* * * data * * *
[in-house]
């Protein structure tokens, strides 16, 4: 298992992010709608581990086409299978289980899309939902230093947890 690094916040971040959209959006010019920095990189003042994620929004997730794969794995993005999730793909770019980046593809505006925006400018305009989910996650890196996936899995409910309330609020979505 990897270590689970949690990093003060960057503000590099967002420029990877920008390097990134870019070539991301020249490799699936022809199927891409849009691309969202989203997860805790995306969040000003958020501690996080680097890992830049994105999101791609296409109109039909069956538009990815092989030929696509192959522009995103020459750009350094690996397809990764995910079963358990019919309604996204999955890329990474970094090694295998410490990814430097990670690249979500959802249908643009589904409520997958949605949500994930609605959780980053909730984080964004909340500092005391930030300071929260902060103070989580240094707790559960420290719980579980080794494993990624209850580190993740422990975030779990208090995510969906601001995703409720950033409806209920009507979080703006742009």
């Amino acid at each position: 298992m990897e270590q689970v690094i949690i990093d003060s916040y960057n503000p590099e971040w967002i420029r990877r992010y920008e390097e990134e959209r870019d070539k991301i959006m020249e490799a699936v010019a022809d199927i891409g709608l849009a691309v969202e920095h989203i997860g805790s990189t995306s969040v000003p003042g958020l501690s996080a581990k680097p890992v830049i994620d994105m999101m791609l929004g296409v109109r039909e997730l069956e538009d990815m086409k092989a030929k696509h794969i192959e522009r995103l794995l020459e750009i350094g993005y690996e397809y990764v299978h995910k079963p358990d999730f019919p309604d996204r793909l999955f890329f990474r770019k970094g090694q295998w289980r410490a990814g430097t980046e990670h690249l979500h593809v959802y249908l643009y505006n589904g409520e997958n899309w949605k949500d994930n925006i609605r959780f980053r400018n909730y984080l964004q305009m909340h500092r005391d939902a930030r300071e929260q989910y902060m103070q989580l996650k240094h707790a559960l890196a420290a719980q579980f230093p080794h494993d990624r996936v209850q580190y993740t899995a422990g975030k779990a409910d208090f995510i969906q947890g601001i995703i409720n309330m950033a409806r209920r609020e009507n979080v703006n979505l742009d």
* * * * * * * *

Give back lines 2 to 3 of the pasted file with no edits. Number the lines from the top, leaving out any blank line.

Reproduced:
């Protein structure tokens, strides 16, 4: 298992992010709608581990086409299978289980899309939902230093947890 690094916040971040959209959006010019920095990189003042994620929004997730794969794995993005999730793909770019980046593809505006925006400018305009989910996650890196996936899995409910309330609020979505 990897270590689970949690990093003060960057503000590099967002420029990877920008390097990134870019070539991301020249490799699936022809199927891409849009691309969202989203997860805790995306969040000003958020501690996080680097890992830049994105999101791609296409109109039909069956538009990815092989030929696509192959522009995103020459750009350094690996397809990764995910079963358990019919309604996204999955890329990474970094090694295998410490990814430097990670690249979500959802249908643009589904409520997958949605949500994930609605959780980053909730984080964004909340500092005391930030300071929260902060103070989580240094707790559960420290719980579980080794494993990624209850580190993740422990975030779990208090995510969906601001995703409720950033409806209920009507979080703006742009």
């Amino acid at each position: 298992m990897e270590q689970v690094i949690i990093d003060s916040y960057n503000p590099e971040w967002i420029r990877r992010y920008e390097e990134e959209r870019d070539k991301i959006m020249e490799a699936v010019a022809d199927i891409g709608l849009a691309v969202e920095h989203i997860g805790s990189t995306s969040v000003p003042g958020l501690s996080a581990k680097p890992v830049i994620d994105m999101m791609l929004g296409v109109r039909e997730l069956e538009d990815m086409k092989a030929k696509h794969i192959e522009r995103l794995l020459e750009i350094g993005y690996e397809y990764v299978h995910k079963p358990d999730f019919p309604d996204r793909l999955f890329f990474r770019k970094g090694q295998w289980r410490a990814g430097t980046e990670h690249l979500h593809v959802y249908l643009y505006n589904g409520e997958n899309w949605k949500d994930n925006i609605r959780f980053r400018n909730y984080l964004q305009m909340h500092r005391d939902a930030r300071e929260q989910y902060m103070q989580l996650k240094h707790a559960l890196a420290a719980q579980f230093p080794h494993d990624r996936v209850q580190y993740t899995a422990g975030k779990a409910d208090f995510i969906q947890g601001i995703i409720n309330m950033a409806r209920r609020e009507n979080v703006n979505l742009d």